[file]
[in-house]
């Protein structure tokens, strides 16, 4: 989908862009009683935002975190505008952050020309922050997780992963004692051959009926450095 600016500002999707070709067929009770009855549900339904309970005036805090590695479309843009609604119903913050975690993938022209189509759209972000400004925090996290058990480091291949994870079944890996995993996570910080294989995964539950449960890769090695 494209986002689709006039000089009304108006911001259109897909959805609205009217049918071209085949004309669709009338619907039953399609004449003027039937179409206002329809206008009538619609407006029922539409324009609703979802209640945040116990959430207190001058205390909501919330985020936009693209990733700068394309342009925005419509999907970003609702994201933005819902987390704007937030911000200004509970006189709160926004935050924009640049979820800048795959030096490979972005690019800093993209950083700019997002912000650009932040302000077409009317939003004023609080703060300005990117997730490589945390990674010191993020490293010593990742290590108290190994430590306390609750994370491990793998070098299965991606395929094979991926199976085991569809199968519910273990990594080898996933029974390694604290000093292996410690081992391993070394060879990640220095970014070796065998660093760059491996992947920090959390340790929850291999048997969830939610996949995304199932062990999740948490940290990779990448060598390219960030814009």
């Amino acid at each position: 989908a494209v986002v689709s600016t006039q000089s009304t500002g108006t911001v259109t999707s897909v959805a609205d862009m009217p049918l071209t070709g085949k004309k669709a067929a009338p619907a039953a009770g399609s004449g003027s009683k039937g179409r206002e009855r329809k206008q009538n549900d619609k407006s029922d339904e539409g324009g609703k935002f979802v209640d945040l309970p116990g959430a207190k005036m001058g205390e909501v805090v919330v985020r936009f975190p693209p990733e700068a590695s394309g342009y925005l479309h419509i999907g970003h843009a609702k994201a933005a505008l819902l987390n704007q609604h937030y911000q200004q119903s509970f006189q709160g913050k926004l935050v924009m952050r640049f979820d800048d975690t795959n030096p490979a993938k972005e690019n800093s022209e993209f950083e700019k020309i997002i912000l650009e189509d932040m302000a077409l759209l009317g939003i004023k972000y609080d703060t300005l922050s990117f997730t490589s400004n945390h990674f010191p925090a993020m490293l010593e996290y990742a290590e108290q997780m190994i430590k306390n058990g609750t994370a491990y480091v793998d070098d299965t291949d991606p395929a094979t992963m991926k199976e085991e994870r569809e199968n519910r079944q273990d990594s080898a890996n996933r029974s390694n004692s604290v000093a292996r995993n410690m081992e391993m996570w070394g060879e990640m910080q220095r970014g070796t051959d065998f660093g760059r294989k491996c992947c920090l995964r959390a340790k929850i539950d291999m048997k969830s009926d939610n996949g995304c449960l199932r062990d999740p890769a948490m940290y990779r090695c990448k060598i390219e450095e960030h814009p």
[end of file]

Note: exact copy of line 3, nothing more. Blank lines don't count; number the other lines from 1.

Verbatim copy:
């Amino acid at each position: 989908a494209v986002v689709s600016t006039q000089s009304t500002g108006t911001v259109t999707s897909v959805a609205d862009m009217p049918l071209t070709g085949k004309k669709a067929a009338p619907a039953a009770g399609s004449g003027s009683k039937g179409r206002e009855r329809k206008q009538n549900d619609k407006s029922d339904e539409g324009g609703k935002f979802v209640d945040l309970p116990g959430a207190k005036m001058g205390e909501v805090v919330v985020r936009f975190p693209p990733e700068a590695s394309g342009y925005l479309h419509i999907g970003h843009a609702k994201a933005a505008l819902l987390n704007q609604h937030y911000q200004q119903s509970f006189q709160g913050k926004l935050v924009m952050r640049f979820d800048d975690t795959n030096p490979a993938k972005e690019n800093s022209e993209f950083e700019k020309i997002i912000l650009e189509d932040m302000a077409l759209l009317g939003i004023k972000y609080d703060t300005l922050s990117f997730t490589s400004n945390h990674f010191p925090a993020m490293l010593e996290y990742a290590e108290q997780m190994i430590k306390n058990g609750t994370a491990y480091v793998d070098d299965t291949d991606p395929a094979t992963m991926k199976e085991e994870r569809e199968n519910r079944q273990d990594s080898a890996n996933r029974s390694n004692s604290v000093a292996r995993n410690m081992e391993m996570w070394g060879e990640m910080q220095r970014g070796t051959d065998f660093g760059r294989k491996c992947c920090l995964r959390a340790k929850i539950d291999m048997k969830s009926d939610n996949g995304c449960l199932r062990d999740p890769a948490m940290y990779r090695c990448k060598i390219e450095e960030h814009p």